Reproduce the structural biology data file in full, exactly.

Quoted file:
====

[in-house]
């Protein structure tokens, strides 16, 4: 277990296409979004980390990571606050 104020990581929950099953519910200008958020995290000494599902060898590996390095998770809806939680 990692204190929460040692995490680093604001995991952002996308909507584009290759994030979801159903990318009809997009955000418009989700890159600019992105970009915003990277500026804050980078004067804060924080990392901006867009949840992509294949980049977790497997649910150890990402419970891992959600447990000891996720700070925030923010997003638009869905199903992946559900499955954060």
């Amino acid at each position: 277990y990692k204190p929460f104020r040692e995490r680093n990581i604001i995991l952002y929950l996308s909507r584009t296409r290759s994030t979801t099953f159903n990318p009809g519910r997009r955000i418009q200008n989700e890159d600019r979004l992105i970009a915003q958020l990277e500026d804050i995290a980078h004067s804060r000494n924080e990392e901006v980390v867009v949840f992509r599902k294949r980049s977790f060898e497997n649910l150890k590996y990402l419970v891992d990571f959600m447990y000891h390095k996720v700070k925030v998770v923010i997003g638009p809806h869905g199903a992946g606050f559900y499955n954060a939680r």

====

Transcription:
[in-house]
């Protein structure tokens, strides 16, 4: 277990296409979004980390990571606050 104020990581929950099953519910200008958020995290000494599902060898590996390095998770809806939680 990692204190929460040692995490680093604001995991952002996308909507584009290759994030979801159903990318009809997009955000418009989700890159600019992105970009915003990277500026804050980078004067804060924080990392901006867009949840992509294949980049977790497997649910150890990402419970891992959600447990000891996720700070925030923010997003638009869905199903992946559900499955954060």
């Amino acid at each position: 277990y990692k204190p929460f104020r040692e995490r680093n990581i604001i995991l952002y929950l996308s909507r584009t296409r290759s994030t979801t099953f159903n990318p009809g519910r997009r955000i418009q200008n989700e890159d600019r979004l992105i970009a915003q958020l990277e500026d804050i995290a980078h004067s804060r000494n924080e990392e901006v980390v867009v949840f992509r599902k294949r980049s977790f060898e497997n649910l150890k590996y990402l419970v891992d990571f959600m447990y000891h390095k996720v700070k925030v998770v923010i997003g638009p809806h869905g199903a992946g606050f559900y499955n954060a939680r």